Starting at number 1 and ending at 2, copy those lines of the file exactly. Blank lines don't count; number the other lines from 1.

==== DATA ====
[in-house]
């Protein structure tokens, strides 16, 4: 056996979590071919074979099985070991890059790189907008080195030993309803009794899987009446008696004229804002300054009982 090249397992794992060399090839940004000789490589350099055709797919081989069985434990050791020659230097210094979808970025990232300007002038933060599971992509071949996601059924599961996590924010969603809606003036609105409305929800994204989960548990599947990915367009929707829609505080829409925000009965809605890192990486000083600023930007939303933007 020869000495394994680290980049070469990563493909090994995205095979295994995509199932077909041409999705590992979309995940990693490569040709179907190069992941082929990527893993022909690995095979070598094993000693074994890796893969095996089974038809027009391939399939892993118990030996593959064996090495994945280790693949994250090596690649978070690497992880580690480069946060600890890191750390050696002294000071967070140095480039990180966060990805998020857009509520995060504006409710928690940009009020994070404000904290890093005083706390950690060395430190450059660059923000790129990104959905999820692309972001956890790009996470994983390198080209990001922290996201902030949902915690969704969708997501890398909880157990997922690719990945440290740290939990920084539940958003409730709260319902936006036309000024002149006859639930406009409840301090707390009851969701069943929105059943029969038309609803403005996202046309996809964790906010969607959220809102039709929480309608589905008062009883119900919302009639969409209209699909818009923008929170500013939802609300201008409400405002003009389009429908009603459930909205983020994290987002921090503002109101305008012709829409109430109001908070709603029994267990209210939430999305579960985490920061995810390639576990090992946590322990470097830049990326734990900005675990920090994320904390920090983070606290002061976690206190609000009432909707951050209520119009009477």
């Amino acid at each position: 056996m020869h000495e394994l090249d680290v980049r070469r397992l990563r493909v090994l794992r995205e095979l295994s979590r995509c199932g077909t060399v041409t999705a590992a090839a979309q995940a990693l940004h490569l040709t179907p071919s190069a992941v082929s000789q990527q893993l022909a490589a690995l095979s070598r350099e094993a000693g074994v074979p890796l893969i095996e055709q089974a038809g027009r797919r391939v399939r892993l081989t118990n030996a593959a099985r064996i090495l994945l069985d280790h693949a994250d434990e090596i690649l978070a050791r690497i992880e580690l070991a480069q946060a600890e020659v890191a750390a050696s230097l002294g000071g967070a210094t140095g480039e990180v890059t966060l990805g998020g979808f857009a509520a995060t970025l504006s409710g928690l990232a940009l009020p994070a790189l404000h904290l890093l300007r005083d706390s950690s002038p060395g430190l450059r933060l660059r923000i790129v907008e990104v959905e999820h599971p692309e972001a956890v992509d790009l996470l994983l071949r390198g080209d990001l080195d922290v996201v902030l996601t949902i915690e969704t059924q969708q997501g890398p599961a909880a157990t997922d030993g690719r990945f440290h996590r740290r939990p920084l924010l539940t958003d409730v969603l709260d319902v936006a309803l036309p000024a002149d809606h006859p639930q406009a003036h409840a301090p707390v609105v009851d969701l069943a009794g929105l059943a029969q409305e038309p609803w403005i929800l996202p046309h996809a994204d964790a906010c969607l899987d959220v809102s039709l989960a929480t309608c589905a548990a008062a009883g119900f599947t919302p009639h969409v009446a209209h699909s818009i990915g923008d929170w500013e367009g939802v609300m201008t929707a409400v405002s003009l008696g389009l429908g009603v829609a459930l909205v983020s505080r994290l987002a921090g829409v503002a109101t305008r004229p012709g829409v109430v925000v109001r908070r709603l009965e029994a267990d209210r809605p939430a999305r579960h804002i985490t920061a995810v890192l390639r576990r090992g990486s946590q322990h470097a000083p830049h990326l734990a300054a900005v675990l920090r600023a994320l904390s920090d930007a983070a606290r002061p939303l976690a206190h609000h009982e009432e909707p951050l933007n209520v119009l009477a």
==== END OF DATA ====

[in-house]
């Protein structure tokens, strides 16, 4: 056996979590071919074979099985070991890059790189907008080195030993309803009794899987009446008696004229804002300054009982 090249397992794992060399090839940004000789490589350099055709797919081989069985434990050791020659230097210094979808970025990232300007002038933060599971992509071949996601059924599961996590924010969603809606003036609105409305929800994204989960548990599947990915367009929707829609505080829409925000009965809605890192990486000083600023930007939303933007 020869000495394994680290980049070469990563493909090994995205095979295994995509199932077909041409999705590992979309995940990693490569040709179907190069992941082929990527893993022909690995095979070598094993000693074994890796893969095996089974038809027009391939399939892993118990030996593959064996090495994945280790693949994250090596690649978070690497992880580690480069946060600890890191750390050696002294000071967070140095480039990180966060990805998020857009509520995060504006409710928690940009009020994070404000904290890093005083706390950690060395430190450059660059923000790129990104959905999820692309972001956890790009996470994983390198080209990001922290996201902030949902915690969704969708997501890398909880157990997922690719990945440290740290939990920084539940958003409730709260319902936006036309000024002149006859639930406009409840301090707390009851969701069943929105059943029969038309609803403005996202046309996809964790906010969607959220809102039709929480309608589905008062009883119900919302009639969409209209699909818009923008929170500013939802609300201008409400405002003009389009429908009603459930909205983020994290987002921090503002109101305008012709829409109430109001908070709603029994267990209210939430999305579960985490920061995810390639576990090992946590322990470097830049990326734990900005675990920090994320904390920090983070606290002061976690206190609000009432909707951050209520119009009477």